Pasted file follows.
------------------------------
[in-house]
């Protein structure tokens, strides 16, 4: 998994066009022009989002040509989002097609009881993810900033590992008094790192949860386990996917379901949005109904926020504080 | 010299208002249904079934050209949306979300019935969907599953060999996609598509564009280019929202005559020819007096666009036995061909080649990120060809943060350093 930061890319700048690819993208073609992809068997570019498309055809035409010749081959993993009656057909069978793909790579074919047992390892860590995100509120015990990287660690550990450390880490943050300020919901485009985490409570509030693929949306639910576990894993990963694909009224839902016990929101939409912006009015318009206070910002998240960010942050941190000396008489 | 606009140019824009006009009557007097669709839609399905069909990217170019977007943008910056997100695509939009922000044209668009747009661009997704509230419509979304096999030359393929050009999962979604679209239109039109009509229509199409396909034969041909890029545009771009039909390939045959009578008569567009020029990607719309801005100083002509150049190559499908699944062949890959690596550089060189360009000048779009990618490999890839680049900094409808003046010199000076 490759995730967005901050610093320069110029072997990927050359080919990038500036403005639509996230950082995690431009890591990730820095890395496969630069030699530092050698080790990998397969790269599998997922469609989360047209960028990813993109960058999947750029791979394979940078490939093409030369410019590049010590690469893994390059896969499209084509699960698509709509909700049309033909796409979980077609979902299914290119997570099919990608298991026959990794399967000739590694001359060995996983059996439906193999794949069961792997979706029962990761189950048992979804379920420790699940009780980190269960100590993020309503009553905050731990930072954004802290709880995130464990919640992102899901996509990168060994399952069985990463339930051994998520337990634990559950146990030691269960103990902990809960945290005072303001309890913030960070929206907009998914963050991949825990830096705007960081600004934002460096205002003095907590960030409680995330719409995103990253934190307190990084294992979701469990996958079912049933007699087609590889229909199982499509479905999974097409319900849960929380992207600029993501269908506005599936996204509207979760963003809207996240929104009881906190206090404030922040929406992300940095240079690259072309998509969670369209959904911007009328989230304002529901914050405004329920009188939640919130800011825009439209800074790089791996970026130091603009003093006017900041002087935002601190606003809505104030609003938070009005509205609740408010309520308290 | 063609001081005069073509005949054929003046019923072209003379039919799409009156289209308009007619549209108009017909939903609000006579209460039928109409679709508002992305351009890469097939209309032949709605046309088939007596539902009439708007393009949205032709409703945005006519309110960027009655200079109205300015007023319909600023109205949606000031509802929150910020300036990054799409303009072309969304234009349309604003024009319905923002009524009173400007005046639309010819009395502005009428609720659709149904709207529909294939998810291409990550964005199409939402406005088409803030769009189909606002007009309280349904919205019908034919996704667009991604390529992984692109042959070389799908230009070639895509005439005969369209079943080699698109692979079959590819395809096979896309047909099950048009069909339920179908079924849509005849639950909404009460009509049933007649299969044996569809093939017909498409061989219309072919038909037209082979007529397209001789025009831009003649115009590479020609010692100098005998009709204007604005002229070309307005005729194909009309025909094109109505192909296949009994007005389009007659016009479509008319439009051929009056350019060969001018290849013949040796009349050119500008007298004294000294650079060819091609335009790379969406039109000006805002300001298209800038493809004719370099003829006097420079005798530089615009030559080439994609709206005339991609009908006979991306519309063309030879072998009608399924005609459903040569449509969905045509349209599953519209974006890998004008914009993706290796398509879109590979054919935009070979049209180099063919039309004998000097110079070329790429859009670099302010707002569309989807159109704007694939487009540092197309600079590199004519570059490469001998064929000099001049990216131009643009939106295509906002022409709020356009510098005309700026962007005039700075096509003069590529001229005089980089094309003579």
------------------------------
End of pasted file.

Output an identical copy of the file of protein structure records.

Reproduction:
[in-house]
């Protein structure tokens, strides 16, 4: 998994066009022009989002040509989002097609009881993810900033590992008094790192949860386990996917379901949005109904926020504080 | 010299208002249904079934050209949306979300019935969907599953060999996609598509564009280019929202005559020819007096666009036995061909080649990120060809943060350093 930061890319700048690819993208073609992809068997570019498309055809035409010749081959993993009656057909069978793909790579074919047992390892860590995100509120015990990287660690550990450390880490943050300020919901485009985490409570509030693929949306639910576990894993990963694909009224839902016990929101939409912006009015318009206070910002998240960010942050941190000396008489 | 606009140019824009006009009557007097669709839609399905069909990217170019977007943008910056997100695509939009922000044209668009747009661009997704509230419509979304096999030359393929050009999962979604679209239109039109009509229509199409396909034969041909890029545009771009039909390939045959009578008569567009020029990607719309801005100083002509150049190559499908699944062949890959690596550089060189360009000048779009990618490999890839680049900094409808003046010199000076 490759995730967005901050610093320069110029072997990927050359080919990038500036403005639509996230950082995690431009890591990730820095890395496969630069030699530092050698080790990998397969790269599998997922469609989360047209960028990813993109960058999947750029791979394979940078490939093409030369410019590049010590690469893994390059896969499209084509699960698509709509909700049309033909796409979980077609979902299914290119997570099919990608298991026959990794399967000739590694001359060995996983059996439906193999794949069961792997979706029962990761189950048992979804379920420790699940009780980190269960100590993020309503009553905050731990930072954004802290709880995130464990919640992102899901996509990168060994399952069985990463339930051994998520337990634990559950146990030691269960103990902990809960945290005072303001309890913030960070929206907009998914963050991949825990830096705007960081600004934002460096205002003095907590960030409680995330719409995103990253934190307190990084294992979701469990996958079912049933007699087609590889229909199982499509479905999974097409319900849960929380992207600029993501269908506005599936996204509207979760963003809207996240929104009881906190206090404030922040929406992300940095240079690259072309998509969670369209959904911007009328989230304002529901914050405004329920009188939640919130800011825009439209800074790089791996970026130091603009003093006017900041002087935002601190606003809505104030609003938070009005509205609740408010309520308290 | 063609001081005069073509005949054929003046019923072209003379039919799409009156289209308009007619549209108009017909939903609000006579209460039928109409679709508002992305351009890469097939209309032949709605046309088939007596539902009439708007393009949205032709409703945005006519309110960027009655200079109205300015007023319909600023109205949606000031509802929150910020300036990054799409303009072309969304234009349309604003024009319905923002009524009173400007005046639309010819009395502005009428609720659709149904709207529909294939998810291409990550964005199409939402406005088409803030769009189909606002007009309280349904919205019908034919996704667009991604390529992984692109042959070389799908230009070639895509005439005969369209079943080699698109692979079959590819395809096979896309047909099950048009069909339920179908079924849509005849639950909404009460009509049933007649299969044996569809093939017909498409061989219309072919038909037209082979007529397209001789025009831009003649115009590479020609010692100098005998009709204007604005002229070309307005005729194909009309025909094109109505192909296949009994007005389009007659016009479509008319439009051929009056350019060969001018290849013949040796009349050119500008007298004294000294650079060819091609335009790379969406039109000006805002300001298209800038493809004719370099003829006097420079005798530089615009030559080439994609709206005339991609009908006979991306519309063309030879072998009608399924005609459903040569449509969905045509349209599953519209974006890998004008914009993706290796398509879109590979054919935009070979049209180099063919039309004998000097110079070329790429859009670099302010707002569309989807159109704007694939487009540092197309600079590199004519570059490469001998064929000099001049990216131009643009939106295509906002022409709020356009510098005309700026962007005039700075096509003069590529001229005089980089094309003579």